Businesspeople unfamiliar with referral networking sometimes lose track of the fact that networking is the means–not the end–of their business-building activities.  They attend three, four, even five events in a week in a desperate grasp for new business.  The predictable result is that they stay so busy meeting new people that they never have time to follow up and cultivate those relationships–and how can they expect to get that new business from someone they’ve only just met?  As one of these unfortunates remarked to me, “I feel like I’m always doing business but rarely getting anything done.”

I certainly agree that meeting new people is an integral part of networking, but it’s important to remember why we’re doing it in the first place: to develop a professional rapport with individuals that will deepen over time into a trusting relationship that will eventually lead to a mutually beneficial and continuous exchange of referrals.

When meeting someone for the first time, focus on the potential relationship you might form.  As hard as it may be to suppress your business reflexes, at this stage you cannot make it your goal to sell your services or promote your company.  You’re there to get to know a new person.  A friend of mine told me something his dad always said: “You don’t have to sell to friends.”  That’s especially good advice when interacting with new contacts.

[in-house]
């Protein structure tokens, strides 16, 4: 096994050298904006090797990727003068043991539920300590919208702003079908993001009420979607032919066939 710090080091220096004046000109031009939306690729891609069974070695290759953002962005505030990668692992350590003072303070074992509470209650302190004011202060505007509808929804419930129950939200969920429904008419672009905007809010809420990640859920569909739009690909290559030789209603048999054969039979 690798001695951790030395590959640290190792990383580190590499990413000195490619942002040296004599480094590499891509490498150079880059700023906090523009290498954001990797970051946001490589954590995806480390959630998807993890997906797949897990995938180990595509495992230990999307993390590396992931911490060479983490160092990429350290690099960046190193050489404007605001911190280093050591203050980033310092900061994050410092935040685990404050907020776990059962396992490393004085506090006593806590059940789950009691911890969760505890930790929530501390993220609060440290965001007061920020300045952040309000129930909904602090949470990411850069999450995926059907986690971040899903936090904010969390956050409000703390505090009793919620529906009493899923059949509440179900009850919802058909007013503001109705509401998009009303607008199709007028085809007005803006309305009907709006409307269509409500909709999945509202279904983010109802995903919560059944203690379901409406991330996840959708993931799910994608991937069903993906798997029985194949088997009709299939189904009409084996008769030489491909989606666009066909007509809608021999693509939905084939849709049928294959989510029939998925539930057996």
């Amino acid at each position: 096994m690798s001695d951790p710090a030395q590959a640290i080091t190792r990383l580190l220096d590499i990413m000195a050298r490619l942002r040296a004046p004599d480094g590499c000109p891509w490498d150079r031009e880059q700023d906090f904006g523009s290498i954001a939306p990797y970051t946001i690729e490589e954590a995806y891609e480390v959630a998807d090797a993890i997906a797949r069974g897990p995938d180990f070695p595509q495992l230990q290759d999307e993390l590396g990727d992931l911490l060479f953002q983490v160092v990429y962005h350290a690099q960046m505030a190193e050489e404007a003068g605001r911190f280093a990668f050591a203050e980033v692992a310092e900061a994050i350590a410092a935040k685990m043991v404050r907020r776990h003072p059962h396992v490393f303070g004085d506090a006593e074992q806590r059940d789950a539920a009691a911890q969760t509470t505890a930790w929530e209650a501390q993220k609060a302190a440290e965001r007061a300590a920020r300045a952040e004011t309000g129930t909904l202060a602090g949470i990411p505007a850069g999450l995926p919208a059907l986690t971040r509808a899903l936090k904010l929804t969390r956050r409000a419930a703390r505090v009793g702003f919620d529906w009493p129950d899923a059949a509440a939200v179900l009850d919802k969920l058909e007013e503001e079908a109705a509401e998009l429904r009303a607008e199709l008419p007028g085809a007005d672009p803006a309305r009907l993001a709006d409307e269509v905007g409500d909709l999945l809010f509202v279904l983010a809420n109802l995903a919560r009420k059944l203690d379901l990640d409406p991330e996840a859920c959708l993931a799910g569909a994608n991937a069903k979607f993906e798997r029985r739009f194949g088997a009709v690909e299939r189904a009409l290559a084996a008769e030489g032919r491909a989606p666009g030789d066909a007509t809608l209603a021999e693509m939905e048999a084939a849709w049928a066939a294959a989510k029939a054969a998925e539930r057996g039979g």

This certainly doesn’t mean you’ll never get to sell anything to people you meet while networking; it does, however, mean that you’ll need to employ a different approach.  Networking isn’t about closing business or meeting hordes of new people; it’s about developing relationships in which future business can be closed.  Once you understand that, you’ll stand out from the crowd with everyone you meet.

When you’re networking like a pro and treating new contacts as future referral partners, you’ll absolutely blow away any competitors who still feel compelled to meet as many people as they possibly can.  Why?  Because when you call your contacts back, they’ll actually remember who you are and be willing to meet with you again.